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Here we are, poised at the starting line of a brand spanking-new year and with it comes a host of new possibilities. I am doing something new by having my first guest blogger on The FABulous Journey. I would like to introduce you to Shelly Stinson. Like me, this Shelly is also interested in helping others live fitter lives by setting workable and achievable fitness goals.
Shelly Stinson is a freelance writer based out of Denver, Colo. She enjoys digging into the city’s food scene, writing about fitness and health topics, and skiing and snowboarding. You can find her on Twitter under the handle @shellystins.
With the hope and excitement that the New Year typically brings, it’s easy to get sucked into creating fitness goals that are just a little too lofty to reach. It doesn’t help when the Internet is loaded with ads for programs and products that claim to help you “Lose 10 Pounds in 10 Days Without Exercise” or “Drop 3 Inches Off Your Waist in Just 30 Seconds a Day.”
However, it’s important to remember that these are just claims. Sure, they may provide some short-term benefits, but that’s exactly what they are…short term. If you really want to this year’s fitness resolutions to be long-lasting, you must set workable and achievable fitness goals.
How To Set Workable And Achievable Fitness Goals
In order for a goal to be workable, you should be willing and able to take the actions necessary to achieve it. In other words, the goal has to fit into your lifestyle or you’re likely to give up on it when it starts to feel too hard.
For example, you create a goal to work out every night from 5:30 to 6:30 p.m. because you’ve heard that exercising at this time burns the most calories. Yet, you often have to work overtime, which makes it impossible to hit the gym during this exact timeframe. Well, this isn’t a workable goal. It essentially sets you up for failure before you even start.
It’s best then to come up with a fitness schedule that works for you and the way you live. This is a strategy that works at every stage in life, from the new student looking to avoid the Freshman 15 to the busy mom who’s trying to take care of her teenage kids and get healthy at the same time.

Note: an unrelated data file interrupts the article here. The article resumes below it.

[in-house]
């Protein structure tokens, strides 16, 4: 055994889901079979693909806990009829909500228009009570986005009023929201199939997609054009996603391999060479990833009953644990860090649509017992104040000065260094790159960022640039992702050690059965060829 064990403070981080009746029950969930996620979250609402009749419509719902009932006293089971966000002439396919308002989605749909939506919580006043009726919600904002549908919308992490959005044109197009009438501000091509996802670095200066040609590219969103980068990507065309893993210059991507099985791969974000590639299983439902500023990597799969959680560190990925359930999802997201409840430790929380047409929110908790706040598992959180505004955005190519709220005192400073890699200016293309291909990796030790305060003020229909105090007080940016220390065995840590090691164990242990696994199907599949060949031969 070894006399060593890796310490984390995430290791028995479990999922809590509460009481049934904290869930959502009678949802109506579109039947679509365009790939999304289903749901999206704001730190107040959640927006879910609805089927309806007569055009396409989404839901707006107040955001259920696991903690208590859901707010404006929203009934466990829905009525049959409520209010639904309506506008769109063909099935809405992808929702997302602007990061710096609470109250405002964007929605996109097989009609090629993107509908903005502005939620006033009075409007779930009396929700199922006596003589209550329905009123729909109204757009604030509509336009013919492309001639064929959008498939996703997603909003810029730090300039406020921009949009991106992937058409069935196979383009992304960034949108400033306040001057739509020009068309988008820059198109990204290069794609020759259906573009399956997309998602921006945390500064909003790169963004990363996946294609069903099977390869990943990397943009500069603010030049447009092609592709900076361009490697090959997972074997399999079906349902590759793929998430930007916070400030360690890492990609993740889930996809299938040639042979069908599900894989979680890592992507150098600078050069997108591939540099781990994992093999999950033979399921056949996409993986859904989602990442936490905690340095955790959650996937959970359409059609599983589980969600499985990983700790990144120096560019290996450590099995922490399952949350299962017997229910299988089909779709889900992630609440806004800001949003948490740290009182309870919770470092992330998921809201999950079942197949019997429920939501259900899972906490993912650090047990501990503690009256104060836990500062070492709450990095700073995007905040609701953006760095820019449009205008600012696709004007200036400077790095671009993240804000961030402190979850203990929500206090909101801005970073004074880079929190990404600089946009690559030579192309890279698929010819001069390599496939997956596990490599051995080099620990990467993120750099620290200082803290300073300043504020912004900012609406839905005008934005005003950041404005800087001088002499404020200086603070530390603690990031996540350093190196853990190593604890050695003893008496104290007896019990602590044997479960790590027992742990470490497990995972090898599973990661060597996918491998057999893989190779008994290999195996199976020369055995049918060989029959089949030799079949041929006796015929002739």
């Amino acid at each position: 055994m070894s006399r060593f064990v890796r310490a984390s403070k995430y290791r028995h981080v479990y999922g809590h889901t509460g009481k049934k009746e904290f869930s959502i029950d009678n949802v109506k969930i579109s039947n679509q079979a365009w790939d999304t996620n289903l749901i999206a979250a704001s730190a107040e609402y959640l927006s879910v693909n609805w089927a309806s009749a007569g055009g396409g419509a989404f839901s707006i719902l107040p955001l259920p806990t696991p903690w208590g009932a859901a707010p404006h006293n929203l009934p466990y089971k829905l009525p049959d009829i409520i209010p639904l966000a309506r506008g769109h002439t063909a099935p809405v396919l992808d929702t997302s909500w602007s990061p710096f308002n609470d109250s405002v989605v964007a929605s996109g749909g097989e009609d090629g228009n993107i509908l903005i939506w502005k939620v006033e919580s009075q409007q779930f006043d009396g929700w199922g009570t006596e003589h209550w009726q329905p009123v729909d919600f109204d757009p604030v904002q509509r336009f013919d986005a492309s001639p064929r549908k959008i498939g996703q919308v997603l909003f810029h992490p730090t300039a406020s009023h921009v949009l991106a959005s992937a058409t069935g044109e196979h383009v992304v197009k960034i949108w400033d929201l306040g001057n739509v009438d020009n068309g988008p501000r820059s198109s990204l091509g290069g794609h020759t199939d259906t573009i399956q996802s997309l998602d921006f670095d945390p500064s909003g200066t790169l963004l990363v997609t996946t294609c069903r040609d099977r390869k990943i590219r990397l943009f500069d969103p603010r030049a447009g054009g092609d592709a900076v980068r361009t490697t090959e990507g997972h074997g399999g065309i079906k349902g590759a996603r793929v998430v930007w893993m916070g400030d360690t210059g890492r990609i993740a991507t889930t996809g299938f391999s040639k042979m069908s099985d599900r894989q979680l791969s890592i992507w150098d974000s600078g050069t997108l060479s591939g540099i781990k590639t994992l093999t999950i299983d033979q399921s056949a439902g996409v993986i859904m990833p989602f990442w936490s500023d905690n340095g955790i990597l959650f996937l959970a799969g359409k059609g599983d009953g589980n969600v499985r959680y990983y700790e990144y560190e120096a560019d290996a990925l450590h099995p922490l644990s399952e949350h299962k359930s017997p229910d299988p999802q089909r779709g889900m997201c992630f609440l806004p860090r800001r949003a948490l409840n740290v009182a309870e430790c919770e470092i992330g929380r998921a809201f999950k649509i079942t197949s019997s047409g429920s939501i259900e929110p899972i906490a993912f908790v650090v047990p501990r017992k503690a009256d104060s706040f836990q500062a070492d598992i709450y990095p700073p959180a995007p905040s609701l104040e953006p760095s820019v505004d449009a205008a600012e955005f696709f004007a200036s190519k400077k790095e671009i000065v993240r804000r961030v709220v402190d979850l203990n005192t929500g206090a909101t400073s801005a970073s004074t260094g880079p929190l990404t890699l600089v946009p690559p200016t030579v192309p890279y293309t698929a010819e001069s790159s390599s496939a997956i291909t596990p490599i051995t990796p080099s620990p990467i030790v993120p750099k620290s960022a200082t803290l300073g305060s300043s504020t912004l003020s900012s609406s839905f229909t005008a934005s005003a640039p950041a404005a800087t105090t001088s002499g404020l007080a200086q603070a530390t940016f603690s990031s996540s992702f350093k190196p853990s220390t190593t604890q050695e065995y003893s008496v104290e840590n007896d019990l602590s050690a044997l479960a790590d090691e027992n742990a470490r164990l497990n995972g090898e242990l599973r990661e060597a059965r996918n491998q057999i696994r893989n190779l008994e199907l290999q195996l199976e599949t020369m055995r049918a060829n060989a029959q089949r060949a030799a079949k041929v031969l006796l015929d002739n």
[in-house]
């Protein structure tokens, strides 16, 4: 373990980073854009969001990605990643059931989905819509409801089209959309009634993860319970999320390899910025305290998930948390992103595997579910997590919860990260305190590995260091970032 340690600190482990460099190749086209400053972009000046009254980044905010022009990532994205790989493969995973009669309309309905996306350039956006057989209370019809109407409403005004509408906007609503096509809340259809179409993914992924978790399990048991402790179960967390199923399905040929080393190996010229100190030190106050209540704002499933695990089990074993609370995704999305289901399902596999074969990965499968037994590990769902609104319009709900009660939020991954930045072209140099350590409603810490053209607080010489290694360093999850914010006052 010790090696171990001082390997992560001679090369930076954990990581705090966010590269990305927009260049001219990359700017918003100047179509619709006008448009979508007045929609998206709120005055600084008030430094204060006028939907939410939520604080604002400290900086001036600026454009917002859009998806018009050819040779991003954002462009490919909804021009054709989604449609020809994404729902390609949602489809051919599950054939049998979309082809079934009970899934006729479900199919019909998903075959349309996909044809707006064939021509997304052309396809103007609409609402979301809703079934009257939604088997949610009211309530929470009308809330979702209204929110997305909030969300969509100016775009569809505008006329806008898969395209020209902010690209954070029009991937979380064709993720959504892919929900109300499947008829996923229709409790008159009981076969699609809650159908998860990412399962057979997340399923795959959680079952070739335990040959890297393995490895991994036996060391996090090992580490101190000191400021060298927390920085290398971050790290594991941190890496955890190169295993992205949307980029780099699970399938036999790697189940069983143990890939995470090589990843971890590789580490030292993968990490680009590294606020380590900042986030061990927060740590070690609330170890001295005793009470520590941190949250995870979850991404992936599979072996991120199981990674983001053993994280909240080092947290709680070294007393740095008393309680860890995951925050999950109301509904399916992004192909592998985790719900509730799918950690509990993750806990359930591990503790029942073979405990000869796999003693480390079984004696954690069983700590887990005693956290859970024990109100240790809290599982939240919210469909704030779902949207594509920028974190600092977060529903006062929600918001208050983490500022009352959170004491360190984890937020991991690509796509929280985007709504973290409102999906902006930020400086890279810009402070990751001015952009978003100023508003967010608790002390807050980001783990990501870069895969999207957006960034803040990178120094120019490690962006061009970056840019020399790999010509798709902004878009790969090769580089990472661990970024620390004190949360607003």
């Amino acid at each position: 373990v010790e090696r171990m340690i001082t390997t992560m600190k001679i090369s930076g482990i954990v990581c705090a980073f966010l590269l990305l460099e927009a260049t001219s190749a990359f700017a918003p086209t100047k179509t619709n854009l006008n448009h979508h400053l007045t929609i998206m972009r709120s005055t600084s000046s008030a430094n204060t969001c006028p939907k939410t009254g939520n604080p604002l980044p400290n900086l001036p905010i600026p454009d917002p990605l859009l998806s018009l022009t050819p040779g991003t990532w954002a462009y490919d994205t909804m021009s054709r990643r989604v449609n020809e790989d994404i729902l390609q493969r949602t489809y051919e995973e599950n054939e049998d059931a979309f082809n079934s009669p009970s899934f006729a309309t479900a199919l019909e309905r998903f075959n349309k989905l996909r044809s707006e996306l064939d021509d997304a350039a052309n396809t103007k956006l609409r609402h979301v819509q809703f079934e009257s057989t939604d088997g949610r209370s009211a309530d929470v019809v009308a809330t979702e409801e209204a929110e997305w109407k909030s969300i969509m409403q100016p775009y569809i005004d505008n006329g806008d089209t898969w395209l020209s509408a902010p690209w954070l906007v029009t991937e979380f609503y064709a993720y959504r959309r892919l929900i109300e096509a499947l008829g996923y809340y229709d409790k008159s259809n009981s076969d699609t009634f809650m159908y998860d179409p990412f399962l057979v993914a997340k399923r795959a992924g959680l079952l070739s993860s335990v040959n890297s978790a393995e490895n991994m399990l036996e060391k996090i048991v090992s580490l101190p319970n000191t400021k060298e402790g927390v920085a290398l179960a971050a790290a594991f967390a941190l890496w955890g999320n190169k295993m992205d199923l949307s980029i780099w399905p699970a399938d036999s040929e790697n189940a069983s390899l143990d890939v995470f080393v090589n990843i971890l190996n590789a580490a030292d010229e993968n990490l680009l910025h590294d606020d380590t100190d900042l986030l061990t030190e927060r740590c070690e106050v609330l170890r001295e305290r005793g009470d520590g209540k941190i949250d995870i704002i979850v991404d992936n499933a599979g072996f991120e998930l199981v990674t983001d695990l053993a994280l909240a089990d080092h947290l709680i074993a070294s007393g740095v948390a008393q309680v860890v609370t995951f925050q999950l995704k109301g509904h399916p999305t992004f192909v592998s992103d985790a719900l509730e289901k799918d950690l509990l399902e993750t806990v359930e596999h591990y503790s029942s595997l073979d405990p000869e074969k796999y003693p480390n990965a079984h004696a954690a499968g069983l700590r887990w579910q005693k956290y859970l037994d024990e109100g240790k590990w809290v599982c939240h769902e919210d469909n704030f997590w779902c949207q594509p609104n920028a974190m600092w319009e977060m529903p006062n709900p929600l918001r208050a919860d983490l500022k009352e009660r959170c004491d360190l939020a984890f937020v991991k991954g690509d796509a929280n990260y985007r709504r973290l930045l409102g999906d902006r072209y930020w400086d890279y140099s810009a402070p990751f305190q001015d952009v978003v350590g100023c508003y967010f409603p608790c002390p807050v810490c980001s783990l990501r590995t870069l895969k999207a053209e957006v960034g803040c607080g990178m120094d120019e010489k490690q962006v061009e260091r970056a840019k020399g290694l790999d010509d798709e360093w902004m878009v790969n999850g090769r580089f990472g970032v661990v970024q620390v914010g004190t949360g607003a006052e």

Take a look at your life right now and think about where you could make room in your schedule for fitness-related activities. Would you be more likely to do them in the morning, midday, or evening? Pick a time that works for your life and you’ll find that your exercise commitment is easier to keep.
Some health experts push you to set lofty goals that are difficult to reach, so you end up going outside your comfort zone to give them your all. However, others warn that this approach often results in frustration and emotional pain when you don’t reach your goals because they were too difficult or inflexible. Ultimately, this can cause you to give up on them all together.
Instead, by reachable goals, you set yourself up for success by inspiring and motivating yourself to keep working toward your goals all year long. This equals long-term results that you can enjoy as much at the beginning of the year as you do the end.
Part of setting achievable goals is understanding that the healthiest weight loss occurs at the rate of 1-2 pounds a week. And if it’s more muscle that you’re after, then it’s important to know that you can only realistically gain roughly 2-3 pounds of muscle mass each month.
Think about the fitness goals you want to achieve this year and honestly ask yourself if they are realistic. If they are… great. Set them and work towards them. If they’re not, how could you make them more realistic? Don’t look at any modifications as a failure, but rather as a sign that you are smart enough and strong enough to take the longer, yet typically more successful, route.
So, what do you say? Are you ready to make this year your year? It can be as long as you remember to keep your goals workable and achievable. Do this and it will be your best year yet!
Guest Post by Shelly Stinson